They all wanted the corpse.
For four months, while Charles Manson’s remains stayed on ice under a fake name in a California coroner’s officer, a local court heard arguments on behalf of at least four parties seeking the right to send off the notorious cult leader.
There was the serial killer memorabilia collector Michael Channels.
And there was Michael Brunner, who claimed he was Manson’s son with an early cult member.
Another claimant, a Los Angeles musician named Matthew Lentz, said he was conceived by Manson at a 1967 orgy.
And finally, came Manson’s grandson, Jason Freeman, a former mixed martial arts fighter from Florida who recently appeared in a Facebook Live video alongside a puppet version of the murderer. “We’re going to do things as a family with Grandpa,” he said in the video as his own young son dangled the puppet, which featured wild hair and a swastika on its forehead. “There’s nothing wrong with that . . . finally, I get to take him fishing. Finally.”
Untangling the claims – which were complicated by issues of paternity as well as two dubious wills – was Kern County Superior Court Commissioner Alisa Knight.
On Monday evening, Knight made a decision, determining grandson Freeman was Manson’s “surviving competent adult next of kin,” according to a written ruling.
Although the decision settles the question of who will take possession of Manson’s body, it is only the first act in the courtroom tussles to come. A court in Los Angeles is scheduled to hear arguments regarding the control of Manson’s actual estate.
Manson – who was serving a life sentence for his role in a two-night killing spree carried out by his followers in 1969, terrifying the nation and deflating the idealism of the Flower Power generation – died on Nov. 19 at 83. The death put local officials in an odd place. Where would the body go?
“It’s unusual for the coroner to be in this situation,” Kern County Attorney Bryan Walters recently told the Daily Beast.
The issue arose in part because of the competing wills. According to the decision released this week, the first document was lodged by Channels, who had been a pen pal and friend of Manson’s for 30 years.
“Really, I’m the only one who knew what Charlie wanted,” he told the Daily Beast. “We talked about a lot of things. A lot of things wouldn’t work though. Like being buried in Hollywood Cemetery with a big old shrine. But that wouldn’t work. Plus I ain’t got the money for that and neither did he.”
According to this week’s ruling, the will was problematic. Signed in February 2002, the two-page document named Channels as Manson’s sole beneficiary. But Channels was also one of the witnesses to the will. He signed as a witness four days before Manson purportedly executed the document. “[U]nless there are at least two other subscribing witnesses to the will who are disinterested witnesses,” the ruling stated, under the law there is a suggestion that the witness may have procured the document “by duress, menace, fraud or undue influence.”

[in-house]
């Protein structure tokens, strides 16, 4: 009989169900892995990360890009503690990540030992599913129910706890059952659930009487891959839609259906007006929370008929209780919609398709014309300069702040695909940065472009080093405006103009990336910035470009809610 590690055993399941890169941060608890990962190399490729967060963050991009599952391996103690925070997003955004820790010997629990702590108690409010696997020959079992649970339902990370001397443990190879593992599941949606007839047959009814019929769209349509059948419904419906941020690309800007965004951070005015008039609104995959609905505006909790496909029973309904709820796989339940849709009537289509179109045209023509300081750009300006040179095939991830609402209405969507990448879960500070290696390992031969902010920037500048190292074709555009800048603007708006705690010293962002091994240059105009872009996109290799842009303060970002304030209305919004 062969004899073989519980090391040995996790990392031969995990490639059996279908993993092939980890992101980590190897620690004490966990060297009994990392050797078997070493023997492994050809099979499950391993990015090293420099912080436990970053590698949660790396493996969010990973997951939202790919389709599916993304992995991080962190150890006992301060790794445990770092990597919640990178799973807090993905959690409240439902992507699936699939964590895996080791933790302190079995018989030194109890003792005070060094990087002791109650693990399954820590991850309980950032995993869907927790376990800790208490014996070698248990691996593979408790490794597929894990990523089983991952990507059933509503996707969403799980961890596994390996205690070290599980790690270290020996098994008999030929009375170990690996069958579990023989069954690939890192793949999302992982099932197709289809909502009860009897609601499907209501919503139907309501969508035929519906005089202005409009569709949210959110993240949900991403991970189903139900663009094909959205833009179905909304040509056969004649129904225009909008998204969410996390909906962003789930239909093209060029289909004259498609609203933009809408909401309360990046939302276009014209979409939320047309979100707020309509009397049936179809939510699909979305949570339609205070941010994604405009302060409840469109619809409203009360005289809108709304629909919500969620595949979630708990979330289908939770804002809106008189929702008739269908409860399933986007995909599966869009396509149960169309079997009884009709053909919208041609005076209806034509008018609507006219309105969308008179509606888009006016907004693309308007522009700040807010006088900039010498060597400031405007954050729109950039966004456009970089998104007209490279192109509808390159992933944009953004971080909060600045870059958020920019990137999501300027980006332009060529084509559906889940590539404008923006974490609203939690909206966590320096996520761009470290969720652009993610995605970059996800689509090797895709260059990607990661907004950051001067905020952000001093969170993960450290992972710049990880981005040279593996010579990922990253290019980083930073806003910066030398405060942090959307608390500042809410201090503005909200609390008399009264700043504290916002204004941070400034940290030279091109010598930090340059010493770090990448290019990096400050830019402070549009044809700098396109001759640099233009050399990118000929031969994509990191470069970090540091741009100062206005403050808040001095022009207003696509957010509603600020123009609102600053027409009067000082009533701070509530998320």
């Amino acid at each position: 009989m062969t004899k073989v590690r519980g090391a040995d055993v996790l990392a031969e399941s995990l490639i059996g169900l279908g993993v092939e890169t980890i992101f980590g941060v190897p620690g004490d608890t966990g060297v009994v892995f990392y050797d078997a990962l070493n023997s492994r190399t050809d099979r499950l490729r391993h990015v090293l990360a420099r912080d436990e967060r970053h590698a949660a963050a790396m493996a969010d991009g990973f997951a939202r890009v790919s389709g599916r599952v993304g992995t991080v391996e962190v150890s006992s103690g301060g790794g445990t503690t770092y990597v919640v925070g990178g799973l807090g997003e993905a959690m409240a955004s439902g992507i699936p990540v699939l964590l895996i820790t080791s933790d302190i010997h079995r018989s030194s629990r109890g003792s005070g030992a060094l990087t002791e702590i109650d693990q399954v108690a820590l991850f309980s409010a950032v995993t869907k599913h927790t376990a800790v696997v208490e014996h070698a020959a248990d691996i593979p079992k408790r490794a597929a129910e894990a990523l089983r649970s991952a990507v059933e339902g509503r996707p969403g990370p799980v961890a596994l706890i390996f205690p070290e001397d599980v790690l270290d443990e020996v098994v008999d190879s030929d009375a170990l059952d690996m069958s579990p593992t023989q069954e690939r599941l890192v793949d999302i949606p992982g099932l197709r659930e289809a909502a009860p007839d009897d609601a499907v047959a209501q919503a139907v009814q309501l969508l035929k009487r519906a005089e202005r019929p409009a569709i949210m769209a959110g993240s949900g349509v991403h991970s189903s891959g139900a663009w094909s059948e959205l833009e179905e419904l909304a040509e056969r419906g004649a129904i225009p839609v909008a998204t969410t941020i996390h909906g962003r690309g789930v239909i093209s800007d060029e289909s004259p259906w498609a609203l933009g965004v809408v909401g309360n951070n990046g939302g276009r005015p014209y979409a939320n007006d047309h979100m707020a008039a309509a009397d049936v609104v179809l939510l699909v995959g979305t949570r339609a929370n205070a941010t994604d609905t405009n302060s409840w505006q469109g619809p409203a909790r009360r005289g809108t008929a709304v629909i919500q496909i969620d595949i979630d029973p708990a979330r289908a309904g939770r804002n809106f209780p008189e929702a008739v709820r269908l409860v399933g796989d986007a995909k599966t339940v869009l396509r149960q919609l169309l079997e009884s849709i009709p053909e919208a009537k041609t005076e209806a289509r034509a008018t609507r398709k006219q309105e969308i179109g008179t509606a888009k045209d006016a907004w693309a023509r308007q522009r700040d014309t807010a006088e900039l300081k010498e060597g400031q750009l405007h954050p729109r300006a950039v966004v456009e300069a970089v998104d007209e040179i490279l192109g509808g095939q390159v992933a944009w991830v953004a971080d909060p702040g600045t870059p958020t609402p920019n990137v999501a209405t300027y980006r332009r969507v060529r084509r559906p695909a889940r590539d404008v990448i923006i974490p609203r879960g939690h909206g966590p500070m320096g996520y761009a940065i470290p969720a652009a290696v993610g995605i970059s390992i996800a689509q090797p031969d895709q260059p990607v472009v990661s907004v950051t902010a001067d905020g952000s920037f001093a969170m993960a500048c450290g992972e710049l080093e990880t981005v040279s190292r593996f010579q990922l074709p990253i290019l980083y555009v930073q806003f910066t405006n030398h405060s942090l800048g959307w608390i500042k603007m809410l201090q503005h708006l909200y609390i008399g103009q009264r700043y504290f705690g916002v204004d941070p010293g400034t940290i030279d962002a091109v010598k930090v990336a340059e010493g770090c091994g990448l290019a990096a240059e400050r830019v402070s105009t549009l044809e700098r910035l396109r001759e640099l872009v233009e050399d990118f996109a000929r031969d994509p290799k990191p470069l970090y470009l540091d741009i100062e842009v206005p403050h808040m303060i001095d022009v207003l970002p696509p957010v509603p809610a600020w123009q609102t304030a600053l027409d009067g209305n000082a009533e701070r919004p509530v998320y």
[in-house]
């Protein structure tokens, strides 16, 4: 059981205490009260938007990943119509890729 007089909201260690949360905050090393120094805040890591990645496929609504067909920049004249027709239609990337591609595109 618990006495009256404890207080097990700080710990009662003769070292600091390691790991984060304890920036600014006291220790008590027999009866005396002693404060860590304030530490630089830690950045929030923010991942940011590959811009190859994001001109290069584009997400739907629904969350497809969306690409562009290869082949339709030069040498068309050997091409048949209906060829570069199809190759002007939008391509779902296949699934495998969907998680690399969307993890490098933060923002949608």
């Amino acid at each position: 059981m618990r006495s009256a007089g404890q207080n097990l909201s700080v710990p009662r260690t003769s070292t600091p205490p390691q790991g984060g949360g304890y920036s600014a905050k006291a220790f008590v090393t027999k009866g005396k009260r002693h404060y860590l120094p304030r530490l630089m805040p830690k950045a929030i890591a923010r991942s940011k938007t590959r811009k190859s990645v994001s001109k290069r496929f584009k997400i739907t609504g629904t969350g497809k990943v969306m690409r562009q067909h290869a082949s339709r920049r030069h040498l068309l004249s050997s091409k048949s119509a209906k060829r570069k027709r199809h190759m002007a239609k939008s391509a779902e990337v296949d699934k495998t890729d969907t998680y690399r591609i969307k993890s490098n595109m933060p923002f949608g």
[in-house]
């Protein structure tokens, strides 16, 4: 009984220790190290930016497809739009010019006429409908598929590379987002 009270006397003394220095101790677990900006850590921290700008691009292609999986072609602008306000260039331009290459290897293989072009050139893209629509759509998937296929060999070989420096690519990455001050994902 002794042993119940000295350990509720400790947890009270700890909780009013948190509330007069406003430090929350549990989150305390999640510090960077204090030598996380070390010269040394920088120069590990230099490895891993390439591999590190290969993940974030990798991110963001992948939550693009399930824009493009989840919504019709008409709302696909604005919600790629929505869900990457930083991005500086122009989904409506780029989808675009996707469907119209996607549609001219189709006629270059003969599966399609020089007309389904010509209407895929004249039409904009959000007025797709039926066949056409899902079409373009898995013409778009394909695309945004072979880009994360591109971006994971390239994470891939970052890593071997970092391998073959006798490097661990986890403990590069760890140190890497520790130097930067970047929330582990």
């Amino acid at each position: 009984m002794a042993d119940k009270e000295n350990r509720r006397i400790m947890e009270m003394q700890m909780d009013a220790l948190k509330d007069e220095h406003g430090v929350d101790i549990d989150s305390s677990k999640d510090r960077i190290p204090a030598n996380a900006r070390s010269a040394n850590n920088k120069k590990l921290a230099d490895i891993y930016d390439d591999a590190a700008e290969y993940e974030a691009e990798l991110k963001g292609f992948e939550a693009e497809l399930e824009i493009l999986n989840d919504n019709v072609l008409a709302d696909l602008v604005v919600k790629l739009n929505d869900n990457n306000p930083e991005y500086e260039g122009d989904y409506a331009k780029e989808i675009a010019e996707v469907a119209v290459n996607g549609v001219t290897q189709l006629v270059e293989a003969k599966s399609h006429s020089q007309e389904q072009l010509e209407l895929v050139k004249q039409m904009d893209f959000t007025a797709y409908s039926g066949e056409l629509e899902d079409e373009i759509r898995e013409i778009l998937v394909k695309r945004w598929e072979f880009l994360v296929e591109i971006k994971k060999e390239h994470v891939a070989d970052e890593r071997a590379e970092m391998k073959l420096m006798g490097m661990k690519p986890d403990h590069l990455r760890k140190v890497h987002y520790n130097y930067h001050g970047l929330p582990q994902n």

A second will dated January 2017 was filed by Lentz, who, according to the New York Post, claimed he was conceived by Manson at an orgy in 1967. Lentz’s mother, Terry Bruegger, put him up for adoption one week after his birth. The ruling noted: “Lentz has not provided any documentation to demonstrate that he is a child of” Manson. “No DNA test results were provided.”
Brunner, another claimant, was Manson’s child with Mary Brunner, one of the members of Manson’s cult. Brunner showed evidence he was the murderer’s actual child. But he was later adopted by his maternal grandparents without Manson’s consent, the ruling states. Brunner’s and Lentz’s adoptions are significant because they cut them off from the right to be an heir to a birthparent under California law.
That left Freeman.
He was the only child of Manson’s son (Charles Manson Jr.) from his first marriage to Rosalie Willis. Although the couple divorced in 1958, Charles Manson Jr. later changed his name to Charles Jay White. He committed suicide in June 1993, leaving behind one son – Jason Freeman.
“I’ve always known who my grandfather was, from as far back as I can remember,” Freeman told Rolling Stone recently. The two never met in person but developed a relationship over the phone during Manson’s last decade.
“I am a grandson working to take the proper steps to show my respect to my grandfather and his true close friends,” he added to the magazine. “I’m not only doing this for me.”
Manson’s longtime friend Channels told the Associated Press he was disappointed with the decision. “All I wanted to do was take the dude’s ashes and dump them in the desert where he wanted.”